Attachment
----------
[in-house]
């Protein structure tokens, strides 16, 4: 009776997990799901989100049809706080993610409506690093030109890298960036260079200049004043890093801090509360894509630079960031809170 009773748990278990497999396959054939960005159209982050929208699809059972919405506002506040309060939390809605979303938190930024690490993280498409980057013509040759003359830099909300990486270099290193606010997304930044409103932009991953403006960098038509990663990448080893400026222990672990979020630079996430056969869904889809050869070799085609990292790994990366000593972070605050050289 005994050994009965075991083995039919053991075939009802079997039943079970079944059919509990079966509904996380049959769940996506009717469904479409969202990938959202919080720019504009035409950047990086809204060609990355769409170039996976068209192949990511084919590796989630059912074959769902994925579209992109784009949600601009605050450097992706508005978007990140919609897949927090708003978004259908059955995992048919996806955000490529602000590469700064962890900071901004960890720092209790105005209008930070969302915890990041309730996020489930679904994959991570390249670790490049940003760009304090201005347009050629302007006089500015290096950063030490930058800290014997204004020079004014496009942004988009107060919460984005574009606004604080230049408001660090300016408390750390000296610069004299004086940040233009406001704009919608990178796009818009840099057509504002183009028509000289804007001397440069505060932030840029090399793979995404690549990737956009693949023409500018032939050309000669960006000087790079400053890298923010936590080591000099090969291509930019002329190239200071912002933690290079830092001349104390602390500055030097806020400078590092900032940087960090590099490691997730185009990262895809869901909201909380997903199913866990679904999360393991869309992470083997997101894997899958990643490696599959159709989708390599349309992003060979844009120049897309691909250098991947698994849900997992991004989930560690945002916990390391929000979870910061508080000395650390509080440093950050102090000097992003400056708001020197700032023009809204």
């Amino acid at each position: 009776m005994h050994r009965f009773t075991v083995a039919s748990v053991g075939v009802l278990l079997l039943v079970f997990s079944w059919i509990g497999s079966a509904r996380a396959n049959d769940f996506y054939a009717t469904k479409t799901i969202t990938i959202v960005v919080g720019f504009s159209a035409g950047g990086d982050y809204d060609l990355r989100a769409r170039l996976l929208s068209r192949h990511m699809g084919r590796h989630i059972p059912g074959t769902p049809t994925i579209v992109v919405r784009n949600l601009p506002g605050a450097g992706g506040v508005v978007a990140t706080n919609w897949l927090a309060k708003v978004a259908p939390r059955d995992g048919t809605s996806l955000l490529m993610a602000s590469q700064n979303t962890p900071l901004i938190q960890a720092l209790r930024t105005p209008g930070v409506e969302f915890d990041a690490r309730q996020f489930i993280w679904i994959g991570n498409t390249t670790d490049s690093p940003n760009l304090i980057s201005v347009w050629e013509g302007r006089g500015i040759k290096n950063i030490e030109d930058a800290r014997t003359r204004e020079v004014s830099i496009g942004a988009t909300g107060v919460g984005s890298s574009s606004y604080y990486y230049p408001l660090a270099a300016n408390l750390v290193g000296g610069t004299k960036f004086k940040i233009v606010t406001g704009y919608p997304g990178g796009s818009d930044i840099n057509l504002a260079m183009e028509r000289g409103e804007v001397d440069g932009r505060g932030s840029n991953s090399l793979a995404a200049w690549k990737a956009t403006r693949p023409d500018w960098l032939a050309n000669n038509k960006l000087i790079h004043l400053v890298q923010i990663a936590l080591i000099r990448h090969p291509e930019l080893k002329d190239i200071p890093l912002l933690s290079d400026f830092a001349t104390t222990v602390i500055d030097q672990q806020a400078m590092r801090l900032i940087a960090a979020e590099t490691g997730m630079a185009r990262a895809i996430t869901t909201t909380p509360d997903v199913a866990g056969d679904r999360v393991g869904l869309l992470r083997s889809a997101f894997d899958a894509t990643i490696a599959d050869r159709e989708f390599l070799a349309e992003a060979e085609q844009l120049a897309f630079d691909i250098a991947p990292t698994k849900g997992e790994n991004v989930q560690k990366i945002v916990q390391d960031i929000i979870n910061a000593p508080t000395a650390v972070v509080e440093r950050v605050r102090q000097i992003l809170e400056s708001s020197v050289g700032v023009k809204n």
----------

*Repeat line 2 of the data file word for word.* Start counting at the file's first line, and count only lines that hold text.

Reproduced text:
């Protein structure tokens, strides 16, 4: 009776997990799901989100049809706080993610409506690093030109890298960036260079200049004043890093801090509360894509630079960031809170 009773748990278990497999396959054939960005159209982050929208699809059972919405506002506040309060939390809605979303938190930024690490993280498409980057013509040759003359830099909300990486270099290193606010997304930044409103932009991953403006960098038509990663990448080893400026222990672990979020630079996430056969869904889809050869070799085609990292790994990366000593972070605050050289 005994050994009965075991083995039919053991075939009802079997039943079970079944059919509990079966509904996380049959769940996506009717469904479409969202990938959202919080720019504009035409950047990086809204060609990355769409170039996976068209192949990511084919590796989630059912074959769902994925579209992109784009949600601009605050450097992706508005978007990140919609897949927090708003978004259908059955995992048919996806955000490529602000590469700064962890900071901004960890720092209790105005209008930070969302915890990041309730996020489930679904994959991570390249670790490049940003760009304090201005347009050629302007006089500015290096950063030490930058800290014997204004020079004014496009942004988009107060919460984005574009606004604080230049408001660090300016408390750390000296610069004299004086940040233009406001704009919608990178796009818009840099057509504002183009028509000289804007001397440069505060932030840029090399793979995404690549990737956009693949023409500018032939050309000669960006000087790079400053890298923010936590080591000099090969291509930019002329190239200071912002933690290079830092001349104390602390500055030097806020400078590092900032940087960090590099490691997730185009990262895809869901909201909380997903199913866990679904999360393991869309992470083997997101894997899958990643490696599959159709989708390599349309992003060979844009120049897309691909250098991947698994849900997992991004989930560690945002916990390391929000979870910061508080000395650390509080440093950050102090000097992003400056708001020197700032023009809204």